HomeNewsCanada’s ‘Nation River Lady’ identified as Jackson’s Jewell Parchman Langford

Canada’s ‘Nation River Lady’ identified as Jackson’s Jewell Parchman Langford

The subject of one of Canada’s most famous cold case murders has finally been identified– 48 years after her body was discovered in the Nation River. A Florida man has now been charged in her murder.

The “Nation River Lady” has been identified as Jewell Parchman Langford, a well-known business woman and community member who went missing in 1975. 

Family has identified this photo, taken on April 20, 1975 as the last known photo of Jewell Parchman Langford. Her body was found just weeks later in Canada and remained unidentified until 2020. (Photo courtesy of the Parchman family)

Denise Parchman Chung was young when her aunt went missing, but remembers her fondly. 

“From everything that I can remember, she was just a very caring person. She loved to help the community. She was big in health and fitness. She and her then-husband owned several spas. She was just a very outgoing person and very happy in life. She loved to travel. I remember going to their house, and she would always take me shopping and let me get what I wanted. My dad (Jewell’s brother) helped them build their house, and to me back then, it was just a mansion for the times and Jackson.”

Langford owned the Jackson Health Club and Imperial Health Spa with then-husband Atlas Langford in the early 70s. According to her family, she and Atlas divorced in that same time period. Then, she traveled to Canada, never to be heard from again. 

Who was the Nation River Lady?

The subject of speculation, true crime television episodes, Facebook groups, Canada’s “Nation River Lady” was one of the most famous cold case murders in the country. 

According to the Ontario Provincial Police, a farmer found a female body floating in the Nation River near a bridge crossing on Highway 417, just outside the town of Casselman, which is 60 kilometers east of Ottawa, Ontario. At that time it was estimated the remains had been in the water since early spring of that year, or fall of the previous year. 

An autopsy of the remains revealed that the woman was between the ages of 25 and 50, had dyed reddish-blonde hair and pink finger and toe nails. She had been strangled with a television cable wire and her hands and feet were tied with men’s neckties.

However, the Canadian investigators were unsuccessful in identifying the victim of that attack.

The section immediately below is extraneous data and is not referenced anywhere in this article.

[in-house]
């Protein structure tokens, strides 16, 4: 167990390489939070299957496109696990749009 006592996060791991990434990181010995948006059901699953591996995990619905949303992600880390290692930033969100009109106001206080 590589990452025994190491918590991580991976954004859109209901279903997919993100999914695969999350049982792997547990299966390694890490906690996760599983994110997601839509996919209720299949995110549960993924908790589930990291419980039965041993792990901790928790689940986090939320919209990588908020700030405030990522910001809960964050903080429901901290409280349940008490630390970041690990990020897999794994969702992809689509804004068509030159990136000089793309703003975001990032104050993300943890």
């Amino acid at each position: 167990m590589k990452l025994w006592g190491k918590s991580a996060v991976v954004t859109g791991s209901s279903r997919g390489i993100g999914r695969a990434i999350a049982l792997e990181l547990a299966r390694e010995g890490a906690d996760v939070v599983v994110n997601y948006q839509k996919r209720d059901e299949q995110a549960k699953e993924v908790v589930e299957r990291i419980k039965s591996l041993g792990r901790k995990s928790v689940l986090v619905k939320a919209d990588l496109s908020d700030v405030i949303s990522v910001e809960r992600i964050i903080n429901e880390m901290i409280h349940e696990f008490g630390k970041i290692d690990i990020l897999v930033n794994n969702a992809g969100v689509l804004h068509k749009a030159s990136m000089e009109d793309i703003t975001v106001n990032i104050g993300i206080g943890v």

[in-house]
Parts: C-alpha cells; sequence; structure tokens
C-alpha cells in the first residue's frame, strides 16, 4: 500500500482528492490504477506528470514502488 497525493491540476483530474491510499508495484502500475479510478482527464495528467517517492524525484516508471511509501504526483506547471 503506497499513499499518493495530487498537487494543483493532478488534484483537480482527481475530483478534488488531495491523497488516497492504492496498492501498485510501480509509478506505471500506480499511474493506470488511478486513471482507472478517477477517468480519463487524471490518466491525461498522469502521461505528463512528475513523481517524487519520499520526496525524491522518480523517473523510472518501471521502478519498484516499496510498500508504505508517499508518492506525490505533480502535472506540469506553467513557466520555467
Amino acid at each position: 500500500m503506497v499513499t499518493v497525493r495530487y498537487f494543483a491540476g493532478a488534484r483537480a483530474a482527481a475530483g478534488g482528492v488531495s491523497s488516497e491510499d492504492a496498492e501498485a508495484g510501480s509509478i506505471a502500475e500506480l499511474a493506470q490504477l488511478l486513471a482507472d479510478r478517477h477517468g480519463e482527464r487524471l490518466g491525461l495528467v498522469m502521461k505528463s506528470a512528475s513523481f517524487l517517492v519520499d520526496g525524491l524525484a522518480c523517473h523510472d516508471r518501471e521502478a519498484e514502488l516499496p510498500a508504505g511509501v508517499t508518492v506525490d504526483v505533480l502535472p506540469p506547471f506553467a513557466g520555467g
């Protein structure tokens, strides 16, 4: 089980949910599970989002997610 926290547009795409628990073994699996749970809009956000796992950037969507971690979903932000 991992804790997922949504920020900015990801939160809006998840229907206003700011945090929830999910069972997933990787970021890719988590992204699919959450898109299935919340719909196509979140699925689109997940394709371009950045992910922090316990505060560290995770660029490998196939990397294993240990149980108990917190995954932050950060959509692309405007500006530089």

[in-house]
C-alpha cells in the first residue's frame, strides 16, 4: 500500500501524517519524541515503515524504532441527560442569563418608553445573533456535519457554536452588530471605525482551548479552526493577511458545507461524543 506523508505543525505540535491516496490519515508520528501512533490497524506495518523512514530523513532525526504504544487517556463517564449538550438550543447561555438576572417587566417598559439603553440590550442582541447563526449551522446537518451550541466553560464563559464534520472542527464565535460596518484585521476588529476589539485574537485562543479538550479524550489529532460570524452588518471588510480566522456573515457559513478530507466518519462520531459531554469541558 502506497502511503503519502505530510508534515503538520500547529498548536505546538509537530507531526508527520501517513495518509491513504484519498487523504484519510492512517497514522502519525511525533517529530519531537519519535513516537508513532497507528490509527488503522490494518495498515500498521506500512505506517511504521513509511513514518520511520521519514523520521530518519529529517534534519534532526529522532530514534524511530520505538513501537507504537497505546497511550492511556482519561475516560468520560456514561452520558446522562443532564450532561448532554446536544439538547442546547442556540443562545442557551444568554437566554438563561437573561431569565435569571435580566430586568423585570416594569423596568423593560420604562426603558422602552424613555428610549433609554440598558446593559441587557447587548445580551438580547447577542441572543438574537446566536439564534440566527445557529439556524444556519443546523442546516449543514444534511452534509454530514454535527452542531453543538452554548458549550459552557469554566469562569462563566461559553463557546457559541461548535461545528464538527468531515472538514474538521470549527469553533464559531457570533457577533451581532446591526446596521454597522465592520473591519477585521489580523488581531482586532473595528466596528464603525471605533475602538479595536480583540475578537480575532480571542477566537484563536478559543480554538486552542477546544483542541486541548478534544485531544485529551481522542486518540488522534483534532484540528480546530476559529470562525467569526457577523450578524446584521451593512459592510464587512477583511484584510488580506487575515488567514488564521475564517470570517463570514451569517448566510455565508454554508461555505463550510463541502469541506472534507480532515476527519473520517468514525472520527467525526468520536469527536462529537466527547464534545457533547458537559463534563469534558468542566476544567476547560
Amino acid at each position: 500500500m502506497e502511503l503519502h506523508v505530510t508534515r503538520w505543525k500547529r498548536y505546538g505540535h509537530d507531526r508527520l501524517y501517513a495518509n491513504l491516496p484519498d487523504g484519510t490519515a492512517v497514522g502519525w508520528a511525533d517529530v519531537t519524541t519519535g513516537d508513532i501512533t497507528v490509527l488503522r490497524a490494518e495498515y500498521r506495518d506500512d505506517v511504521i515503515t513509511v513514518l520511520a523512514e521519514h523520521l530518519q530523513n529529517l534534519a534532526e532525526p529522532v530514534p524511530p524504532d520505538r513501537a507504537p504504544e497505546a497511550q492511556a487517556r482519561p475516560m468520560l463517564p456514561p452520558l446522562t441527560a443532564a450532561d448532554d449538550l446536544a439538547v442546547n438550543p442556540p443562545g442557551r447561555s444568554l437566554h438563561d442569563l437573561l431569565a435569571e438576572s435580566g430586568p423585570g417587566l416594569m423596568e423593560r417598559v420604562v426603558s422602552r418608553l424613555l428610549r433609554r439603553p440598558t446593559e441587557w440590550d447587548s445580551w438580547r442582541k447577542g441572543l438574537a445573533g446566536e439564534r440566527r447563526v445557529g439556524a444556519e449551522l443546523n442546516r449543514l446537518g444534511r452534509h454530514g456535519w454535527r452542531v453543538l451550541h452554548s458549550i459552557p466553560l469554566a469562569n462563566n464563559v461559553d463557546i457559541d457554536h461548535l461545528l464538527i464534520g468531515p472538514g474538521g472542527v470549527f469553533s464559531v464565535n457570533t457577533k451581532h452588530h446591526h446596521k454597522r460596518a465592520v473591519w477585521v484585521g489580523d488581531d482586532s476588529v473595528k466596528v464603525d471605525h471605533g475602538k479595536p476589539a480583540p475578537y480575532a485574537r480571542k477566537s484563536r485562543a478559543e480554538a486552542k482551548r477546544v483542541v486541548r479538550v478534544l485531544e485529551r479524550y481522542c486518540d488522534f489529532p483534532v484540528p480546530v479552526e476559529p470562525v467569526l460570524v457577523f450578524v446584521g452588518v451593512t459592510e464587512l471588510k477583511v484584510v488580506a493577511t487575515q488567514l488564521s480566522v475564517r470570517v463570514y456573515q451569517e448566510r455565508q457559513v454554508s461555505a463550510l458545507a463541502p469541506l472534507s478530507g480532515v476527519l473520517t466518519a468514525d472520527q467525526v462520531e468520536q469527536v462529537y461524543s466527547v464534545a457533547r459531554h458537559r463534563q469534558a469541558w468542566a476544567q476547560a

In 2017, the Ontario Provincial Police forensic artists created a 3D reconstruction of the “Nation River Lady.” (Photo courtesy of the OPP)

In 2017, the OPP reopened the case and created a 3D reconstruction of the victim and brought new attention to the Nation River Lady.

DNA cracked the case

“When my grandmother (Jewell’s mother) was alive, it was a constant battle,” Denise Chung said, “She continuously contacted the FBI to get updates in Canada, the OPP, talked to them quite often.”

Jewell Langford never had any children of her own, and now all of her siblings have passed as well. 

“Slowly as family members passed away, it kind of fell back on me to continuously push. I didn’t think that anybody had any idea. I really thought the case was completely cold and no one was doing anything. Until I was contacted in 2020 about providing DNA.”

The DNA Doe Project has now updated their website to reflect their effort in solving the case. The organization is a nonprofit dedicated to finding John and Jane Does with genealogy. Chung and other family members’ DNA is what eventually cracked the mystery.

“A DNA profile was developed and uploaded to the genetic genealogy databases at GEDmatch and FamilyTreeDNA in 2020. By researching matches from these sites and conducting an extensive search of available records, DDP’s team of volunteer investigative genetic genealogists targeted Langford as a likely candidate within a few weeks,” the Doe Project said in their statement.

Finally at peace, but awaiting justice

In Jackson, several years after Jewell Langford disappeared, she was officially declared dead. Her family memorialized her at the Highland Memorial Gardens with a headstone that read: “Missing, but not forgotten.”

In 2021, with the help of Highland Memorial Gardens and George A. Smith and Sons Funeral Home, the family held a small ceremony and buried Jewell’s ashes. The headstone now reads: “Finally home and at peace.”

“We’re very grateful that we found her. We know what happened,” Chung said, “We’re very grateful that we were able to bring her body back here.” 

According to a warrant, 81-year-old Rodney Nichols has been charged with Langford’s murder. The records indicate he is still alive and lives in Florida. He was charged in September of 2022, but it is unclear whether he has been, or will be, arrested. 

And as they have done for the last 48 years, the Parchman and Langford families will be waiting for more information and closure in Jewell’s death.

Julia Ewoldt, julia@jacksonpost.news

- Advertisment -

Most Popular

Recent Comments